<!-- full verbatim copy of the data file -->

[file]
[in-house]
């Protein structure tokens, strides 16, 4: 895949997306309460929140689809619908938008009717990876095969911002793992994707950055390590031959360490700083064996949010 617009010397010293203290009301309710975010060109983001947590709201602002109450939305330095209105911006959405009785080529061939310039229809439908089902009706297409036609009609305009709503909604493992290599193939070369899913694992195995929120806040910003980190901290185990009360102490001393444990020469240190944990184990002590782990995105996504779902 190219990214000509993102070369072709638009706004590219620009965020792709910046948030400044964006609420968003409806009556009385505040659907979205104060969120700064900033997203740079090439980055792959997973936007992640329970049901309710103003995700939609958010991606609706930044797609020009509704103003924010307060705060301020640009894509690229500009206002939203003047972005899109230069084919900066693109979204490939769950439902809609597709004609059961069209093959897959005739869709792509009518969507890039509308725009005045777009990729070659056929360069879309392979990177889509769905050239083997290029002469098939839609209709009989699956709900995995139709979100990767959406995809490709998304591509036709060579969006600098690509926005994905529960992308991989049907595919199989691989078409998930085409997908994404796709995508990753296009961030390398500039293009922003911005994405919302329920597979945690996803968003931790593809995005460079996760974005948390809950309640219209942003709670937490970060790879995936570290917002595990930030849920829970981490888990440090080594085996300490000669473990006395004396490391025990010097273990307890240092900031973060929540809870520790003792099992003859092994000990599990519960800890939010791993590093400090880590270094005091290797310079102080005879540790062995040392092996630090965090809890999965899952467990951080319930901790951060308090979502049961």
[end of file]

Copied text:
[in-house]
């Protein structure tokens, strides 16, 4: 895949997306309460929140689809619908938008009717990876095969911002793992994707950055390590031959360490700083064996949010 617009010397010293203290009301309710975010060109983001947590709201602002109450939305330095209105911006959405009785080529061939310039229809439908089902009706297409036609009609305009709503909604493992290599193939070369899913694992195995929120806040910003980190901290185990009360102490001393444990020469240190944990184990002590782990995105996504779902 190219990214000509993102070369072709638009706004590219620009965020792709910046948030400044964006609420968003409806009556009385505040659907979205104060969120700064900033997203740079090439980055792959997973936007992640329970049901309710103003995700939609958010991606609706930044797609020009509704103003924010307060705060301020640009894509690229500009206002939203003047972005899109230069084919900066693109979204490939769950439902809609597709004609059961069209093959897959005739869709792509009518969507890039509308725009005045777009990729070659056929360069879309392979990177889509769905050239083997290029002469098939839609209709009989699956709900995995139709979100990767959406995809490709998304591509036709060579969006600098690509926005994905529960992308991989049907595919199989691989078409998930085409997908994404796709995508990753296009961030390398500039293009922003911005994405919302329920597979945690996803968003931790593809995005460079996760974005948390809950309640219209942003709670937490970060790879995936570290917002595990930030849920829970981490888990440090080594085996300490000669473990006395004396490391025990010097273990307890240092900031973060929540809870520790003792099992003859092994000990599990519960800890939010791993590093400090880590270094005091290797310079102080005879540790062995040392092996630090965090809890999965899952467990951080319930901790951060308090979502049961």